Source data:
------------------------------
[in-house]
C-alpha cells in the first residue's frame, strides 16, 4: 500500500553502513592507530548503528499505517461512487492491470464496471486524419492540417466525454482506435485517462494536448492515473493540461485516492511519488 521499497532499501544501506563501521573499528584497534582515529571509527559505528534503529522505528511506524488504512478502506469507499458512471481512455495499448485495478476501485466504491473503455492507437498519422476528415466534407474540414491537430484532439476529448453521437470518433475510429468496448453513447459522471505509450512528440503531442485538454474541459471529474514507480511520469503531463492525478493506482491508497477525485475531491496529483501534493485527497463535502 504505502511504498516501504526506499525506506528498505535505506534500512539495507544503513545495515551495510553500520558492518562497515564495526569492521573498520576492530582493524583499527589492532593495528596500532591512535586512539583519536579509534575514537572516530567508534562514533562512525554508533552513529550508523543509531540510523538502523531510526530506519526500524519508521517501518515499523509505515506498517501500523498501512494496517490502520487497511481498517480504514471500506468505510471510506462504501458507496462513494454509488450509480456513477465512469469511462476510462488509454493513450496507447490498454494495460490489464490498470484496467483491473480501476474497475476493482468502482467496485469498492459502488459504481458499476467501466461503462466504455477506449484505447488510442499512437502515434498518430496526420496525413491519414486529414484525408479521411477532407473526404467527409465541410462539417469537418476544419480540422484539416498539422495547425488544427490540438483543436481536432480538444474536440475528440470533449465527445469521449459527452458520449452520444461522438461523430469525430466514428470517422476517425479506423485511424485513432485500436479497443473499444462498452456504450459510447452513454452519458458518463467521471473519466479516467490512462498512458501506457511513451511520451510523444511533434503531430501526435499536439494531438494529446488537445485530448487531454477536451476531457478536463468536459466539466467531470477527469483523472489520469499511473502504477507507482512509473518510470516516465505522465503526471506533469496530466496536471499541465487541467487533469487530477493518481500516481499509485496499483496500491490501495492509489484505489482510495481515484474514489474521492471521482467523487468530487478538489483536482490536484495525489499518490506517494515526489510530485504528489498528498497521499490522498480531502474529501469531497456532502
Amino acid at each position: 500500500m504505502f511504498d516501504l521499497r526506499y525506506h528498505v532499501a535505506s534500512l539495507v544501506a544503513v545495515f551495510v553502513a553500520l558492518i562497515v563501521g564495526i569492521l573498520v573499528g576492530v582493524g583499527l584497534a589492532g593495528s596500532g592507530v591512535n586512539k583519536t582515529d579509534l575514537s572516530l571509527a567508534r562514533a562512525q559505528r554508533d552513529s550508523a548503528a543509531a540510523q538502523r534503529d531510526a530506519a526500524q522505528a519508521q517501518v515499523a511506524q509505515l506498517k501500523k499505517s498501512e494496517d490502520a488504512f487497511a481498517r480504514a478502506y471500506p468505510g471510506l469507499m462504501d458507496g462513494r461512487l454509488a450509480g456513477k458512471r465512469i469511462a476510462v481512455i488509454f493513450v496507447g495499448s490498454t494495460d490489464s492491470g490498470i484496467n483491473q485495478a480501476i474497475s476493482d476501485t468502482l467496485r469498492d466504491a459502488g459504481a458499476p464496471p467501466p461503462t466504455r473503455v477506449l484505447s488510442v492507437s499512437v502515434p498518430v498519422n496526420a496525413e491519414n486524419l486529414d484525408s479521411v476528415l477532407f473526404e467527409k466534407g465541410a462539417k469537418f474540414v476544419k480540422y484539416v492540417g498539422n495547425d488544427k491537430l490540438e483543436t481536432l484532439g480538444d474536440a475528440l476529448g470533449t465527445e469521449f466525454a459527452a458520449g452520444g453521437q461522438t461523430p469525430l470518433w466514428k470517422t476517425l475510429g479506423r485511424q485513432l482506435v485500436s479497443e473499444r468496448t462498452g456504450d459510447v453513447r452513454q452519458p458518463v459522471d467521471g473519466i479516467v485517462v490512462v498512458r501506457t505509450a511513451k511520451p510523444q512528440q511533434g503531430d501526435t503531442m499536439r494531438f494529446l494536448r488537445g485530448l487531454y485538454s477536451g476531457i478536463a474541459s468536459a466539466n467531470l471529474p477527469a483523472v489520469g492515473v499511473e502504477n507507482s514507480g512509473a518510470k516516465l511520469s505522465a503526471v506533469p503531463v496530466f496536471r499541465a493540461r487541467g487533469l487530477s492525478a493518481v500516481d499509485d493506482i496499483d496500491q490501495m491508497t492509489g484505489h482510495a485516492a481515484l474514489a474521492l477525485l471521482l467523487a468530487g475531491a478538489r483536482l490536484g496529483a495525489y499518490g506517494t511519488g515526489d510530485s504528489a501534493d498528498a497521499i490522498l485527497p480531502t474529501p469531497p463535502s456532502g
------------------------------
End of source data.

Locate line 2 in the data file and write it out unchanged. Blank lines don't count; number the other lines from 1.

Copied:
C-alpha cells in the first residue's frame, strides 16, 4: 500500500553502513592507530548503528499505517461512487492491470464496471486524419492540417466525454482506435485517462494536448492515473493540461485516492511519488 521499497532499501544501506563501521573499528584497534582515529571509527559505528534503529522505528511506524488504512478502506469507499458512471481512455495499448485495478476501485466504491473503455492507437498519422476528415466534407474540414491537430484532439476529448453521437470518433475510429468496448453513447459522471505509450512528440503531442485538454474541459471529474514507480511520469503531463492525478493506482491508497477525485475531491496529483501534493485527497463535502 504505502511504498516501504526506499525506506528498505535505506534500512539495507544503513545495515551495510553500520558492518562497515564495526569492521573498520576492530582493524583499527589492532593495528596500532591512535586512539583519536579509534575514537572516530567508534562514533562512525554508533552513529550508523543509531540510523538502523531510526530506519526500524519508521517501518515499523509505515506498517501500523498501512494496517490502520487497511481498517480504514471500506468505510471510506462504501458507496462513494454509488450509480456513477465512469469511462476510462488509454493513450496507447490498454494495460490489464490498470484496467483491473480501476474497475476493482468502482467496485469498492459502488459504481458499476467501466461503462466504455477506449484505447488510442499512437502515434498518430496526420496525413491519414486529414484525408479521411477532407473526404467527409465541410462539417469537418476544419480540422484539416498539422495547425488544427490540438483543436481536432480538444474536440475528440470533449465527445469521449459527452458520449452520444461522438461523430469525430466514428470517422476517425479506423485511424485513432485500436479497443473499444462498452456504450459510447452513454452519458458518463467521471473519466479516467490512462498512458501506457511513451511520451510523444511533434503531430501526435499536439494531438494529446488537445485530448487531454477536451476531457478536463468536459466539466467531470477527469483523472489520469499511473502504477507507482512509473518510470516516465505522465503526471506533469496530466496536471499541465487541467487533469487530477493518481500516481499509485496499483496500491490501495492509489484505489482510495481515484474514489474521492471521482467523487468530487478538489483536482490536484495525489499518490506517494515526489510530485504528489498528498497521499490522498480531502474529501469531497456532502